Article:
Dr. Dean Johnston, MD, MHSc, FRCPC, Neurologist, discusses How to Prevent a Stroke from Happening to You.
Loading the player...How to Prevent a Stroke from Happening to You Dr. Dean Johnston, MD, MHSc, FRCPC, Neurologist, discusses How to Prevent a Stroke from Happening to You.
Featuring Dr. Dean Johnston, MD, MHSc, FRCPC, Neurologist
How to Prevent a Stroke from Happening to You
Duration: 1 minute, 55 seconds
Stroke is the leading cause of disability in adult North Americans, and it’s the third leading cause of death.
Fortunately, stroke can be prevented. Recognition of risk factors is the first step in preventing a stroke. Doctors typically divide risk factors into those that are controllable and those that are non-controllable.
The controllable risk factors for stroke include smoking, hypertension, high cholesterol or dyslipidemia, diabetes, excessive alcohol consumption, lack of physical exercise and atrial fibrillation, which is an abnormal heart rate.
Non-controllable risk factors include age, which is probably the most important risk factor for stroke, gender – we know that men suffer stroke more frequently than women, ethnicity – certain ethnic groups have a higher likelihood of hypertension and diabetes, and are therefore more prone to stroke.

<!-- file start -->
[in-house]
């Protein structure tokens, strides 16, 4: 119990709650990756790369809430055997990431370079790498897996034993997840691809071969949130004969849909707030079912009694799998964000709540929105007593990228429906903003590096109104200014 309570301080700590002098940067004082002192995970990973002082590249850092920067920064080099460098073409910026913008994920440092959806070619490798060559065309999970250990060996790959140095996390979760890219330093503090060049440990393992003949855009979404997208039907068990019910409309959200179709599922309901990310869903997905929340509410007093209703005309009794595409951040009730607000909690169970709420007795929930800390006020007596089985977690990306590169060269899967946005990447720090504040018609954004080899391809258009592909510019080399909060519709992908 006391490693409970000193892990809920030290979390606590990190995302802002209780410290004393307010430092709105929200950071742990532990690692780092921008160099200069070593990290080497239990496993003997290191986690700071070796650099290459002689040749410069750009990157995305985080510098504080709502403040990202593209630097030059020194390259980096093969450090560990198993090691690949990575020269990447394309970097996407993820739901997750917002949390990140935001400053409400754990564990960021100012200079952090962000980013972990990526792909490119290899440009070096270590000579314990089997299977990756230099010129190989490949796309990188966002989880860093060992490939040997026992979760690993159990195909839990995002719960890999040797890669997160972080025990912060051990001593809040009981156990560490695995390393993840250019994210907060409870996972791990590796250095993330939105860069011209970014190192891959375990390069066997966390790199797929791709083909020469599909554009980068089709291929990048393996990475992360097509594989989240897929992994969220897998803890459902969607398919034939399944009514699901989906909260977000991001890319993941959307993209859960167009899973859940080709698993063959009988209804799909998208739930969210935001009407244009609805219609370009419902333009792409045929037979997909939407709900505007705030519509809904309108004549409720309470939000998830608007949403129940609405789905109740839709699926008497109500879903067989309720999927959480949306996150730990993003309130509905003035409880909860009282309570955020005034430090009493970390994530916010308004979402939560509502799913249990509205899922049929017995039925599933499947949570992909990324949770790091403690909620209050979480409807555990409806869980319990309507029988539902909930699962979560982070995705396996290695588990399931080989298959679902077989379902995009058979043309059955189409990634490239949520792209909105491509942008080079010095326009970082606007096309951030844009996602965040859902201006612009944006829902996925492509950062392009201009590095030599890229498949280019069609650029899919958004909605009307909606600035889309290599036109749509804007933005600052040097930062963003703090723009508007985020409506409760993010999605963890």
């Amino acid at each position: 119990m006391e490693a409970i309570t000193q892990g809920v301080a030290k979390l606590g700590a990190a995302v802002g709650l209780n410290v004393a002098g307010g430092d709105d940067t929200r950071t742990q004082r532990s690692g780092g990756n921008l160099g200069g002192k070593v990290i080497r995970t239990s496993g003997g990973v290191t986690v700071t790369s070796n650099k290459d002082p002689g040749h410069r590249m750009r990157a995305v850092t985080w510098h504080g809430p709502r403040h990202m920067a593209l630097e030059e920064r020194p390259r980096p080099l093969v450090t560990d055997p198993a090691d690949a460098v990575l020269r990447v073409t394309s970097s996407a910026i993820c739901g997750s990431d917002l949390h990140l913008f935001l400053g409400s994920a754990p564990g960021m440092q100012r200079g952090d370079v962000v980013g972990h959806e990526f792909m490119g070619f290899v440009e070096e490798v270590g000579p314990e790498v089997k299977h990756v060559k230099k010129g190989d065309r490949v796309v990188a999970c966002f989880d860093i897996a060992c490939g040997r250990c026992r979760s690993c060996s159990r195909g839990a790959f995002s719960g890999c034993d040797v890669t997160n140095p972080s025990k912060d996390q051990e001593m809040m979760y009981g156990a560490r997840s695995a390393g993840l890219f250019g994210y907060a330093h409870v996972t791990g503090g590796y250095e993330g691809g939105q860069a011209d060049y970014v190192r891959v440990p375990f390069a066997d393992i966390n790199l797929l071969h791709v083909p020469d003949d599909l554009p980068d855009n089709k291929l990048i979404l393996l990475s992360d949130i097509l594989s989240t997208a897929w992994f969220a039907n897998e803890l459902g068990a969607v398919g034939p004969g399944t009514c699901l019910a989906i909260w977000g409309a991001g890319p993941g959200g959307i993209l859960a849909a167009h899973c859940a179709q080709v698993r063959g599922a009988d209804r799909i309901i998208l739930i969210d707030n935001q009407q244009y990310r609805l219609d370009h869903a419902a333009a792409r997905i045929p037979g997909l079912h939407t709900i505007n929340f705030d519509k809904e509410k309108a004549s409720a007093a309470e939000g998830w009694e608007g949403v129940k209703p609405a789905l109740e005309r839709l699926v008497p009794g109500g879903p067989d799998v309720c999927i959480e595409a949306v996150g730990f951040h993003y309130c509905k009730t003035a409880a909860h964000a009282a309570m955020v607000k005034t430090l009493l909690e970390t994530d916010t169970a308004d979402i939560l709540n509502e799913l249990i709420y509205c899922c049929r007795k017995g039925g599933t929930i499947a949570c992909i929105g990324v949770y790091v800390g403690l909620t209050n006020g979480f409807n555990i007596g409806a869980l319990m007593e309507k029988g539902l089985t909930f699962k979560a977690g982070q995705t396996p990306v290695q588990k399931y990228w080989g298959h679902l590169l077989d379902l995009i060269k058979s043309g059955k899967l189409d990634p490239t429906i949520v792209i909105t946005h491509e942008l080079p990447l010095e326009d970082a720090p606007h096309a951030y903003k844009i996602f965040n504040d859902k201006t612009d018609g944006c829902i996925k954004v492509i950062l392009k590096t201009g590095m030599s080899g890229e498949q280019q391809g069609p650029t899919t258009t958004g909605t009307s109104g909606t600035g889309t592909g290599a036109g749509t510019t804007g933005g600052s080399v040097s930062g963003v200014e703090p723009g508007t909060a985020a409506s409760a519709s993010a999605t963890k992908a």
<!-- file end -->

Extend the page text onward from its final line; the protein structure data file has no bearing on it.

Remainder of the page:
Family history is another important risk factor for stroke. Individuals who have had a family member who suffered a stroke under the age of 65 are at higher risk of stroke, even though we don’t consider stroke a hereditary disease.
There are a number of simple lifestyle measures that individuals can make to reduce their risk of stroke. Exercising at least three hours a week, reducing alcohol consumption to less than two drinks a day for men and one drink or less for women, is important. Smoking cessation is probably the most important thing that an individual can do to reduce their risk of stroke and heart disease.
If you want more information about your risk of stroke, you can discuss it with your family physician, who may assess you for conditions like hypertension or diabetes. They may consider referring you to a dietitian, for example. They may give you recommendations for the amount of exercise you should receive, and they may prescribe medications to help reduce your risk of stroke.
Local Practitioners: Neurologist
This content is for informational purposes only, and is not intended to be a substitute for professional medical advice, diagnosis or treatment. Always seek the advice of your physician or other qualified healthcare professional with any questions you may have regarding a medical condition.